An institutional review board (IRB) in the US has complained about being targeted in a ‘sting’ operation to inform a Congressional hearing on IRBs scheduled for later this week.

Coast Independent Review Board of Colorado Springs had already publicised its discovery during “a routine audit” that a clinical trial protocol submitted by Device Med Systems of Clifton, Virginia for a medical device called Adhesiabloc was fraudulent in violation of US state and federal law.

Specifically, credentials for the principal investigator were found to be forged; neither the principal investigator nor the medical director involved was licensed in the Commonwealth of Virginia; the Department of Health Professions for Virginia, which allegedly issued the forged license, had no record of having ever granted the licence, nor of the licence number listed on the forged credentials; and the Department had never issued a licence in the format presented by the study sponsor.

A visit by Coast IRB to the presumed site of testing revealed that it was in fact a strip mall in Clifton, Virginia. Moreover, a 510(k) FDA number (this refers to the pre-market notification system for devices in the US) given for the purported medical device did not exist in the records of the US Food and Drug Administration, the review board added.

Coast IRB announced its discovery in a press release, saying it had notified the Criminal Fraud unit of the US Department of Justice, the Federal Bureau of Investigation, the FDA and the Commonwealth of Virginia Department of Health Professions of the fraud. It also supplied information to the Subcommittee on Oversight and Investigations of the House Energy and Commerce Committee, which has arranged a hearing on ‘Institutional review Boards that Oversee Experimental Human Testing for Profit’ for 26 March 2009.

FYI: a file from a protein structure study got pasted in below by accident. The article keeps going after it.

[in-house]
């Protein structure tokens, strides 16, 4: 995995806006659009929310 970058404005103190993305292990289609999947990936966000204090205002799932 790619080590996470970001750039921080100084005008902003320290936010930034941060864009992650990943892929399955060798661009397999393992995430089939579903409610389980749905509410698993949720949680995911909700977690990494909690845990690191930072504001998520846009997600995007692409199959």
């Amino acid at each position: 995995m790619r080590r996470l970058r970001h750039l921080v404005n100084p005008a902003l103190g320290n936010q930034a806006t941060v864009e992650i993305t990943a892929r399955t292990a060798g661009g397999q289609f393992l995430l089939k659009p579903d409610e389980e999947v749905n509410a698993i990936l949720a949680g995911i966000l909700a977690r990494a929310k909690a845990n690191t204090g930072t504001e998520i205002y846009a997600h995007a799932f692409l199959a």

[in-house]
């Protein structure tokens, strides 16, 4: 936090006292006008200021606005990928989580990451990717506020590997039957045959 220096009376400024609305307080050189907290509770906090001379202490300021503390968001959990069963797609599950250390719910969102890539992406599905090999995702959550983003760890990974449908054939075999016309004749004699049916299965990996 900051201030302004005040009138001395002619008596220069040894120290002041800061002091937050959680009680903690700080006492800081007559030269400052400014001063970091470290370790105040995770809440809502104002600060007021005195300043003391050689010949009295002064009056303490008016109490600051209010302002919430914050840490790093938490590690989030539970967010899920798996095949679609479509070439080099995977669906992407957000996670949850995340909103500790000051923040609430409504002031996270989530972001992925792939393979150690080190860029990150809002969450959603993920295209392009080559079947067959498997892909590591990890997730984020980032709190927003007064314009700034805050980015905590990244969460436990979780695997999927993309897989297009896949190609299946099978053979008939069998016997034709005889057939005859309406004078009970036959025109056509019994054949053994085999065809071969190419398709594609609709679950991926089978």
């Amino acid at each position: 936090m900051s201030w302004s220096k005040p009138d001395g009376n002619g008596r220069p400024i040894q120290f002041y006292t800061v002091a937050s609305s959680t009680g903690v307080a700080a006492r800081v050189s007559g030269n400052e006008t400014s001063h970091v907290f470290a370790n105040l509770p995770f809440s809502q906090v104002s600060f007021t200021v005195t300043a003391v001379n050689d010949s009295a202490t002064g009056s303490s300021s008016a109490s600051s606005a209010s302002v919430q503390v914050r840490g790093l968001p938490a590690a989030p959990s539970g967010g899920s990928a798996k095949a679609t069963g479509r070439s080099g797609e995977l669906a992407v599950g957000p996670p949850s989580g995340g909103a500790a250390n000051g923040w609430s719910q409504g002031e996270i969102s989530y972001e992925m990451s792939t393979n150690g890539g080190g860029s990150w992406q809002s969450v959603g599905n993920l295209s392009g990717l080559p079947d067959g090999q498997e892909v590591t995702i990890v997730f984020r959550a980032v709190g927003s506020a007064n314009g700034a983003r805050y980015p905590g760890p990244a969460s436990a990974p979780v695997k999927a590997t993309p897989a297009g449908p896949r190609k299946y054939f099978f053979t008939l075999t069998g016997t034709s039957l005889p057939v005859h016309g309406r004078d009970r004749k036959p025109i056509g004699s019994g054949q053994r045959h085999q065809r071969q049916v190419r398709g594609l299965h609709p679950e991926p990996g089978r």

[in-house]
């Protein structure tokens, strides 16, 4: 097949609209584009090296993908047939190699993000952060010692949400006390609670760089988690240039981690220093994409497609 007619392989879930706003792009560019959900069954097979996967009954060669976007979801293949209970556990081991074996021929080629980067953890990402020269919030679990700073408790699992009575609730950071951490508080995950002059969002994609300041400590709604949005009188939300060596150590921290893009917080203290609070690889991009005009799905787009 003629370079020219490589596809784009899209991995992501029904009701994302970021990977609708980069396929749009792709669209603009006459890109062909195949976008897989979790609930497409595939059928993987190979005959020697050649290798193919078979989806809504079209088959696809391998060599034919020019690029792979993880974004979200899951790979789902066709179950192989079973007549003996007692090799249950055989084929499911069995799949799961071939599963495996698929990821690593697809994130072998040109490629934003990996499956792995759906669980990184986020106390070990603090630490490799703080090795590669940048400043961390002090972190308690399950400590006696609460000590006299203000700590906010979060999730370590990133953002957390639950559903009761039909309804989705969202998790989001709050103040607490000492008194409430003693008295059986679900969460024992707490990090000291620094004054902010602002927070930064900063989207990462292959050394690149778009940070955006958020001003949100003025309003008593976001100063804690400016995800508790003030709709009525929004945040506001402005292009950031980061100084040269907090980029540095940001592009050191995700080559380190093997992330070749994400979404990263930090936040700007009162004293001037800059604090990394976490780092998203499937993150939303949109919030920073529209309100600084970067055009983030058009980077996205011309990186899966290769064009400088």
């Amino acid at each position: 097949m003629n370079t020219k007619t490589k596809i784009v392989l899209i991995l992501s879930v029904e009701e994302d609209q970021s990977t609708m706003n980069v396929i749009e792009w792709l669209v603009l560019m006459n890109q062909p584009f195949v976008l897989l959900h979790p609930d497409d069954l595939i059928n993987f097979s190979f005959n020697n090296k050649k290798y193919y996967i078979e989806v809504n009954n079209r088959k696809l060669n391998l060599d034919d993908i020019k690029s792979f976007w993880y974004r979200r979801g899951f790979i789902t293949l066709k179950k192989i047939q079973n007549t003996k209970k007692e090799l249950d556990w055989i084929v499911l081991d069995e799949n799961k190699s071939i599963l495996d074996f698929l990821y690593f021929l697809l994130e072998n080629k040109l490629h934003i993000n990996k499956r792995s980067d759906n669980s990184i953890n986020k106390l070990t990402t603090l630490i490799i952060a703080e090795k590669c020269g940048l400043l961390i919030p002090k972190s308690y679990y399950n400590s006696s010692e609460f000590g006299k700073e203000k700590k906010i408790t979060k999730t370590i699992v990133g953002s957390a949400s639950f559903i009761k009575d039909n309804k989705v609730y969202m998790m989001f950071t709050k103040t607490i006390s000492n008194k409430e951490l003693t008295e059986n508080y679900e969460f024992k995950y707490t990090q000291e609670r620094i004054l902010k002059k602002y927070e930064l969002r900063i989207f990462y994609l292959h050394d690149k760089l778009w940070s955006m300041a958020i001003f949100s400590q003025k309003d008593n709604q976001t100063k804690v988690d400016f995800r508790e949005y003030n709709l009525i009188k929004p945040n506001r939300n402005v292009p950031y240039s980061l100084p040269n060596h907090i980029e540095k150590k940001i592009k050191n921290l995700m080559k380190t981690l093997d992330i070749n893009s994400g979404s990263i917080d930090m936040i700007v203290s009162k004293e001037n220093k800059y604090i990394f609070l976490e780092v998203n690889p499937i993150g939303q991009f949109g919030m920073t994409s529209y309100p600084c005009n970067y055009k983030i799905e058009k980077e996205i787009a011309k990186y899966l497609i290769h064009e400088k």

At the time, Coast’s chief executive officer, Daniel Dueber, commented: “We are informing the media in the hopes of alerting those who might otherwise become study subjects that this appears to be a fraudulent trial. We are also doing so because we want other institutional review boards to learn of our experience and avoid review of this trial pending the result of federal and state investigations”.

Just two days later, though, Coast IRB put out another press release explaining that it had since learned the fraudulent trial was part of a Congressional ‘sting’ operation.

“Apparently at the behest of the US House Subcommittee on Oversight and Investigations of the House Committee on Energy and Commerce, agents submitted false credentials and clinical trial data to Coast IRB and possibly other IRBs to induce them to perform reviews,” Coast stated. “Evidence of the progress of the trials could then form the basis for arguments critical of the FDA and in favor of greater regulatory oversight.”

Could be illegal

Unless the sting was undertaken pursuant to a court order or under the auspices of the Department of Justice, it could be illegal, “violating wire fraud, mail fraud, and state laws against fraud and false credentialling”, the IRB warned.

As Coast pointed out, Dueber had been asked by subcommittee staff to “submit to an informal interview” before giving testimony at the hearing on 19 March. “Following notice from Coast IRB that the fraud had been detected, committee staff informed Coast that the hearing would be postponed until March 26, 2009 and that the chairman of Coast IRB and possibly another Coast official would now have to appear for a ‘transcribed interview’ with committee staff,” it said.

“We are doing our level best to ensure protection for subjects of clinical trials under our review, an objective we share with the Food and Drug Administration,” Dueber commented. However, coverage of the issue in The New York Times – which said the undercover operation was handled by the Government Accountability Office – questioned why Coast had only started looking into the Adhesiabloc study five months after it gave Device Med-Systems the all-clear for its clinical trial.

According to the Times, the trigger for closer scrutiny was a letter from the Subcommittee inviting Dueber to testify about the offending study – although the latter reportedly told the newspaper it had never occurred to him that anyone would develop a fictitious clinical trial.